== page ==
Face masks: Due to the sharp rise in Covid-19 infections in our communities and on our wards, we require that all staff, patients and visitors wear face masks in all clinical and public areas, in all health and care settings, unless exempt.
A play that celebrates life using the words of people approaching its end will make its West End debut this summer.
The Colours was written by Harriet Madeley (pictured left), who created it entirely from interviews she carried out with patients at Ty Olwen hospice in Morriston Hospital and Velindre Cancer Centre in Cardiff.
Harriet worked with Dr Mark Taubert, clinical director and consultant in palliative care in Velindre, and his Morriston counterpart Dr Idris Baker (see main picture above).
She joined their ward rounds and spoke to their medical students and patients, as well as other staff, families and volunteers.
The original inspiration came from a book a friend of Harriet’s father wrote while living with terminal cancer.
“The openness with which death was discussed struck me as liberating,” Harriet recalled.
“I was moved to tears by the way the writer’s diagnosis had stimulated him to engage with life in a new way.”
The Colours, which premiers in London’s Soho Theatre from 30th July-17th August, is about five people on a Welsh beach, moving through fantasy, memory and reality as they approach the end of life.
In her plays, Harriet always uses the words of the people she interviewed, working with director Max Barton to have them precisely delivered.
“For The Colours, actors will listen to the real voices of interviewees through earpieces and repeat exactly what they hear,” she said.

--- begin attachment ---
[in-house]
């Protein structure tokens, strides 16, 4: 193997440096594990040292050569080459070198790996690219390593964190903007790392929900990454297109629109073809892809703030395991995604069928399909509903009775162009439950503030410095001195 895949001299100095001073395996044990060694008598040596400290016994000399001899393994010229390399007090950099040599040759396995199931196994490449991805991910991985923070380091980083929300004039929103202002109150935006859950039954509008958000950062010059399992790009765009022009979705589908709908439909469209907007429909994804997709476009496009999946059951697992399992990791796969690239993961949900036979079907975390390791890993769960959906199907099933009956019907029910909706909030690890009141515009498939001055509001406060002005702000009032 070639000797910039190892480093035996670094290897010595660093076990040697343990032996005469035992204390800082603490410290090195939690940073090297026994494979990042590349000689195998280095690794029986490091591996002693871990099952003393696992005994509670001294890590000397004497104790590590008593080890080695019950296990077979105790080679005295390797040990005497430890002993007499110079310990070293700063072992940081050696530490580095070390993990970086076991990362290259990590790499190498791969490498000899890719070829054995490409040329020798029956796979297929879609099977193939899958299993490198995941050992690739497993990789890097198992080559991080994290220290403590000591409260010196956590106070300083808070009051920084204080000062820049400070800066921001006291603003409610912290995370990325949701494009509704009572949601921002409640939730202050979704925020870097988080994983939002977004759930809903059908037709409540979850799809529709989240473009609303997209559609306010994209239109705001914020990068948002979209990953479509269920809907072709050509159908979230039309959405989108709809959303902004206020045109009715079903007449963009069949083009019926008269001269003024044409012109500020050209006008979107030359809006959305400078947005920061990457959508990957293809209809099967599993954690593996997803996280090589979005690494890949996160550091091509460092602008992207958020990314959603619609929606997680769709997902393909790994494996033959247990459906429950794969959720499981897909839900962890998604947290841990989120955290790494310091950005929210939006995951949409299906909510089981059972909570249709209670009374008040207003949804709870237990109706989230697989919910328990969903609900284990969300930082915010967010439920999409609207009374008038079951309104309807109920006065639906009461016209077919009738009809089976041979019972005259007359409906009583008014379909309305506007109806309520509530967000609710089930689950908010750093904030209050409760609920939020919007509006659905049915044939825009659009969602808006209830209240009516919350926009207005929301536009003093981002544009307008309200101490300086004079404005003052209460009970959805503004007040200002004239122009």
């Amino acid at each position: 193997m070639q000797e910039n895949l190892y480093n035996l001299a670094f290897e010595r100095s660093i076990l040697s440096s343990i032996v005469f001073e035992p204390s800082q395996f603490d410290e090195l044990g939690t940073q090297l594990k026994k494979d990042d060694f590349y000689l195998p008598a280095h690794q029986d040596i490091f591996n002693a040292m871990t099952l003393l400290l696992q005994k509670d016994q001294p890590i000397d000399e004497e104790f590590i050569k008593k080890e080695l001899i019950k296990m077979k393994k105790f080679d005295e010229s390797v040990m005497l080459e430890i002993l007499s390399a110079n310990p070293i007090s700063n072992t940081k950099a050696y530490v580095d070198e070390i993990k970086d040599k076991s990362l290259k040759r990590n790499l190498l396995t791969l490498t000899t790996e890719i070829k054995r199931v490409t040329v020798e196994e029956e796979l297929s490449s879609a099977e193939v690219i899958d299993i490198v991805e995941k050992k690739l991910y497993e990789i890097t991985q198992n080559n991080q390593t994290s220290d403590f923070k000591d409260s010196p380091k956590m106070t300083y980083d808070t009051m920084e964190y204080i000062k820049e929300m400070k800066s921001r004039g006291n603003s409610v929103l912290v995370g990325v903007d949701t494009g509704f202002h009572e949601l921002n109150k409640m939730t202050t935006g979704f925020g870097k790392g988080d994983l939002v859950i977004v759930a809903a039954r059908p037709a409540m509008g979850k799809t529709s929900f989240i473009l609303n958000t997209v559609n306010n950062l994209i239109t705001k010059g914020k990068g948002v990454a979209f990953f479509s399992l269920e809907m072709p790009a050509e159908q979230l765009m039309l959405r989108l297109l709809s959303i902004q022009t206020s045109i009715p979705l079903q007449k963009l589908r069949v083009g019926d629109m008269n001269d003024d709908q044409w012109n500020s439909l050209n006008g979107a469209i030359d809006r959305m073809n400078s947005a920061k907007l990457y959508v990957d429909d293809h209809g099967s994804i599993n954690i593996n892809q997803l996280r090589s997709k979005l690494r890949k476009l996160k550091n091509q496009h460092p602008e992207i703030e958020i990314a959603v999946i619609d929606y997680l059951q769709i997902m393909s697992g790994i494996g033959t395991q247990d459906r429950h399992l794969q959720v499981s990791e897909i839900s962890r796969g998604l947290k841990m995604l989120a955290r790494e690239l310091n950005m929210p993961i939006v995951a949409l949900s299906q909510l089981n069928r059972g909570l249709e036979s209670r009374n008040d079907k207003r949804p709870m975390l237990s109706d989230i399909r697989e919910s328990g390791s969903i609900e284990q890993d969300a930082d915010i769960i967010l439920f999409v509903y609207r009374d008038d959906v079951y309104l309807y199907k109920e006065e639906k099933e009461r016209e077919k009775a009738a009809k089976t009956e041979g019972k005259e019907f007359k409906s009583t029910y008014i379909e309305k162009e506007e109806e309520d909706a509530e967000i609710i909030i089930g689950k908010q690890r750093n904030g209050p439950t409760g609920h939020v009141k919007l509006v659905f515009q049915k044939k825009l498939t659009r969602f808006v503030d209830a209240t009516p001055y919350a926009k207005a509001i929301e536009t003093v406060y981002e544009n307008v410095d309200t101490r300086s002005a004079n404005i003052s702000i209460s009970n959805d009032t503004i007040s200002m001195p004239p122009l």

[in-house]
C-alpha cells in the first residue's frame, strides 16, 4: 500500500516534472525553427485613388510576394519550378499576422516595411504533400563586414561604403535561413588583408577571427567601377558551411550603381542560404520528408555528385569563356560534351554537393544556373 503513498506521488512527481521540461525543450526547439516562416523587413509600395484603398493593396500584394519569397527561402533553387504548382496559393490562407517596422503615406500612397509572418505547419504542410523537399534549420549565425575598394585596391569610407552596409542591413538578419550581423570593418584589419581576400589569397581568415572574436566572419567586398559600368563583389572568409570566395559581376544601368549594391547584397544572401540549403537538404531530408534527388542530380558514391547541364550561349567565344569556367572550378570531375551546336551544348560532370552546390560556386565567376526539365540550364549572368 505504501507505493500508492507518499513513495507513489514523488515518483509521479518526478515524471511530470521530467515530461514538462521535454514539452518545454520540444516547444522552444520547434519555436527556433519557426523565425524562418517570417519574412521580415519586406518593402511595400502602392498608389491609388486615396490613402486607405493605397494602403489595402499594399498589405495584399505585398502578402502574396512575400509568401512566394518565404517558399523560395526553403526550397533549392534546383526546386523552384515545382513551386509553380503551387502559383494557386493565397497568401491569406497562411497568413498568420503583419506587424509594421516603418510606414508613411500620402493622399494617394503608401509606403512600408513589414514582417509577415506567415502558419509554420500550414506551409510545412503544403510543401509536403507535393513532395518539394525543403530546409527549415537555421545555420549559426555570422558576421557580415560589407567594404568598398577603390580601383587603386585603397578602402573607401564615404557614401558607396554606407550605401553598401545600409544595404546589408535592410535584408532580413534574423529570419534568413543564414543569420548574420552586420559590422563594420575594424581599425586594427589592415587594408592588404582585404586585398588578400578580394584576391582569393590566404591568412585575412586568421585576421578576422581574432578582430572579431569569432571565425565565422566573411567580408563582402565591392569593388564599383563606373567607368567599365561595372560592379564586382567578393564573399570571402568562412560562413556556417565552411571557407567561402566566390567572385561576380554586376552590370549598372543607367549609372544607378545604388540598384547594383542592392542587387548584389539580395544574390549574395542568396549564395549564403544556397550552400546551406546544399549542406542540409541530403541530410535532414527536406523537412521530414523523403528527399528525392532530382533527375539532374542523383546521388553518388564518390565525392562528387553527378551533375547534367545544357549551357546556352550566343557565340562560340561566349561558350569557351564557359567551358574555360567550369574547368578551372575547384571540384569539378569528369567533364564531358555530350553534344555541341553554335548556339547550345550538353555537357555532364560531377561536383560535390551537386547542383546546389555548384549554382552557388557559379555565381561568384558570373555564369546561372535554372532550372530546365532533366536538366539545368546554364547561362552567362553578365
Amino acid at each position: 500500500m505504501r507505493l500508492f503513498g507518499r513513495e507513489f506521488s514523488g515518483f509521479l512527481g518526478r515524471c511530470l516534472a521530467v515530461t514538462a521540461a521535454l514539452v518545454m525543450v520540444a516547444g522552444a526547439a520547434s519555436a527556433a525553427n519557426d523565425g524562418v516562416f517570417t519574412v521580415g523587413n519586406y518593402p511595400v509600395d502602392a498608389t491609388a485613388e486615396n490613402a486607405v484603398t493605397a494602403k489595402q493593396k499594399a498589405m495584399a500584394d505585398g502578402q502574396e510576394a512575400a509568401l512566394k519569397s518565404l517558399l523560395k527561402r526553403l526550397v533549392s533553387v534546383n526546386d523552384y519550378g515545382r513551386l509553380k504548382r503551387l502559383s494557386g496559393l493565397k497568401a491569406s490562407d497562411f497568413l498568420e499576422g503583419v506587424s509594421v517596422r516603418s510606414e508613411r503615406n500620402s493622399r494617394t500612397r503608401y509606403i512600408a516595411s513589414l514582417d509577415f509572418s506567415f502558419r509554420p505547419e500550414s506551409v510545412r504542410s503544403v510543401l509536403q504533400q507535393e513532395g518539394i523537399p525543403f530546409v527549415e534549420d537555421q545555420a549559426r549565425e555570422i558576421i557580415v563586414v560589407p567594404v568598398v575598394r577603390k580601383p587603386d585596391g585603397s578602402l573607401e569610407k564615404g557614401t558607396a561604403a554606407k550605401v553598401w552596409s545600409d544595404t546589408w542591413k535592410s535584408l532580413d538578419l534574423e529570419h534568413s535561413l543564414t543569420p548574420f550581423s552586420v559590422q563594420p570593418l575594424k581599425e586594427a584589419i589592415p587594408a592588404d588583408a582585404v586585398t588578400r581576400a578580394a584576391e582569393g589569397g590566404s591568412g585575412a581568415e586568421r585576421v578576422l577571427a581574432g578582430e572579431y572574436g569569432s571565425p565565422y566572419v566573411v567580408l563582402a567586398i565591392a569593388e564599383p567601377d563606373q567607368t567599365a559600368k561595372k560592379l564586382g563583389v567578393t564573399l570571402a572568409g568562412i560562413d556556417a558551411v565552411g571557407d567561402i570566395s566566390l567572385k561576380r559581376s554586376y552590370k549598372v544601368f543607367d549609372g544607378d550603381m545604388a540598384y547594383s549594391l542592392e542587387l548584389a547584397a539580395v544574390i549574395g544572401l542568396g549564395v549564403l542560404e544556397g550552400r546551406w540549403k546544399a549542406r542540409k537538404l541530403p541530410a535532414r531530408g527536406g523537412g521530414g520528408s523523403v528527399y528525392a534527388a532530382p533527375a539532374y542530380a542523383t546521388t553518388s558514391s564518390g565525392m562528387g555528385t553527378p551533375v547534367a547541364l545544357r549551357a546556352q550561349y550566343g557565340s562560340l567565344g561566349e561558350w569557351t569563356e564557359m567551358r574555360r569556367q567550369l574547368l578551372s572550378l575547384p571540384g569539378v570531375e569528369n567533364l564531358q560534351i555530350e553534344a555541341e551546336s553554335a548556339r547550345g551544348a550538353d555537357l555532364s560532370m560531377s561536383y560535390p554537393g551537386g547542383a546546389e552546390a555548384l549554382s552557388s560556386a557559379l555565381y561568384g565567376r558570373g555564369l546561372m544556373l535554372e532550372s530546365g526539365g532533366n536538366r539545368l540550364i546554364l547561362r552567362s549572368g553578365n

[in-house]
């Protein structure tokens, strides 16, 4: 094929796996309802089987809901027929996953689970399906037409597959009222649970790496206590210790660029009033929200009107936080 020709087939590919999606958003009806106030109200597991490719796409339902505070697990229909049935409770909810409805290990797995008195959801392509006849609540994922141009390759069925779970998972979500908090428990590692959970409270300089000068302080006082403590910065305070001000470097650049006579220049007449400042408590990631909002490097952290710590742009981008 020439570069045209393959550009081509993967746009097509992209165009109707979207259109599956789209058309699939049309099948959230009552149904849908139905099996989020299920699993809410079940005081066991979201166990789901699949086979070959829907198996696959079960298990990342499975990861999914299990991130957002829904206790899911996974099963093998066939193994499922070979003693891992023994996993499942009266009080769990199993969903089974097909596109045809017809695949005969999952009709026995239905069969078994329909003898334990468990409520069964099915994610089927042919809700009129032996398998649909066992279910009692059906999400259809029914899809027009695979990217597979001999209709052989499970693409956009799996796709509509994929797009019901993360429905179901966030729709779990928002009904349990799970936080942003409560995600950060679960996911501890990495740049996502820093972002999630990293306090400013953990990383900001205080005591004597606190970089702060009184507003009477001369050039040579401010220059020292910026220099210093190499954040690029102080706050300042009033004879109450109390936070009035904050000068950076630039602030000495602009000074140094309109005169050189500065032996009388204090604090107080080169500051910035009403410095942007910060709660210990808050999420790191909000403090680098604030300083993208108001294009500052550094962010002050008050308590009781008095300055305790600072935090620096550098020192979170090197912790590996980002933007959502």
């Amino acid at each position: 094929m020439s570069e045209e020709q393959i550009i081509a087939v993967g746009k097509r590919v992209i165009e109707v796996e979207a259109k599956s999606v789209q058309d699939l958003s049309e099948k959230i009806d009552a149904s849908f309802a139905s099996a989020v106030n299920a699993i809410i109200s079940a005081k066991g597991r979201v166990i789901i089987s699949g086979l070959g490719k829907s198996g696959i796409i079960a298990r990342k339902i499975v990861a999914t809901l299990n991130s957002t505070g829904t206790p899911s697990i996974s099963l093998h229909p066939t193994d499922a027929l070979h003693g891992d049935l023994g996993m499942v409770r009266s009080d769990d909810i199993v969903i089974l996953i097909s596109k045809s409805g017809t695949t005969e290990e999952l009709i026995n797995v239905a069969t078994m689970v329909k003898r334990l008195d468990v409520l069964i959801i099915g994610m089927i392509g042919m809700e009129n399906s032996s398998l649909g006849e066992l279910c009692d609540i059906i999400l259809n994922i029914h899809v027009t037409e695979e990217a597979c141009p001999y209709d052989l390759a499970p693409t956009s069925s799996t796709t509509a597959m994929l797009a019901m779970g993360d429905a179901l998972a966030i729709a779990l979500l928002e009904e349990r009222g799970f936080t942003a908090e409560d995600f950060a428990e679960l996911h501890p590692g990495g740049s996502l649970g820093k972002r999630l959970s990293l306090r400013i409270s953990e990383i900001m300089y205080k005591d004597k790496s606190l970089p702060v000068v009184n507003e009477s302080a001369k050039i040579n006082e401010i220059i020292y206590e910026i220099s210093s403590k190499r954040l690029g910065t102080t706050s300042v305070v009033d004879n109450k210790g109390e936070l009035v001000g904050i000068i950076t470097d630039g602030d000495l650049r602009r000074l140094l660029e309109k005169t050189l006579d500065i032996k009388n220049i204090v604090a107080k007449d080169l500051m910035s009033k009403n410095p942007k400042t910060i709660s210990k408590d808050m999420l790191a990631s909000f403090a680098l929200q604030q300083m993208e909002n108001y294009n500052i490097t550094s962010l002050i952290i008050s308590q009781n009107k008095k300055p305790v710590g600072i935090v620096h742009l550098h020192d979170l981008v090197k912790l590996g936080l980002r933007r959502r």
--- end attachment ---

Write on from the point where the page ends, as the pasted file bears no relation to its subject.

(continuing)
“This will allow the true spirit of the interviewee to come through more accurately than would otherwise be possible.”
Right: Dr Idris Baker pictured outside Ty Olwen at Morriston Hospital
Harriet said end of life was one of the few things everyone shared yet which people often did not meaningfully discuss.
Similarly, people equated palliative care with a gloomy existence or bleak prognosis – neither of which she believed to be necessarily true.
“The more openly we engage with the truth of what happens in this vital area, the more support we will hopefully send its way and the less afraid of it we will be.”
The subject has a personal significance for Harriet, who was diagnosed with primary sclerosing cholangitis, an untreatable and potentially life-limiting illness just before starting the interviews. This, she said, had given her a more acute awareness of the fragility of her own life.
“My parents also had a number of miscarriages before and after having me, so on some level I’ve always felt lucky to be alive.
“I think if you view it that way - that it’s a miracle that we get to be alive in the first place - you view death a little differently.
“I hope people will come out of the play galvanised to appreciate the life they have in all its beauty, pain and mystery.
“I also hope they are inspired by those facing the challenges of life-limiting illnesses and the people that support them – be that staff, volunteers or family members.”
The play’s central doctor character is based on Dr Taubert and Dr Baker, both of whom will take part in post-show talks at the Soho Theatre.
Dr Taubert (pictured left) said: “The play is a different way to reach a wider audience, helping people understand how to manage as they contemplate the end of their lives.
“It will be really interesting, if not a little nerve wracking, to see it. I am also intrigued by what the doctor will be like.”
Dr Baker said the play was important to help dispel the stigma and negativity around end of life care.
“One of the best ways of saying there’s a lot of positive stuff going on is to hear it from people experiencing it.
“Most of them aren’t well enough to do that for long. So this is a way of preserving some of their voices, what they wanted to share with others and challenge some of the fears some people have.”
Tickets are available at https://sohotheatre.com/shows/the-colours/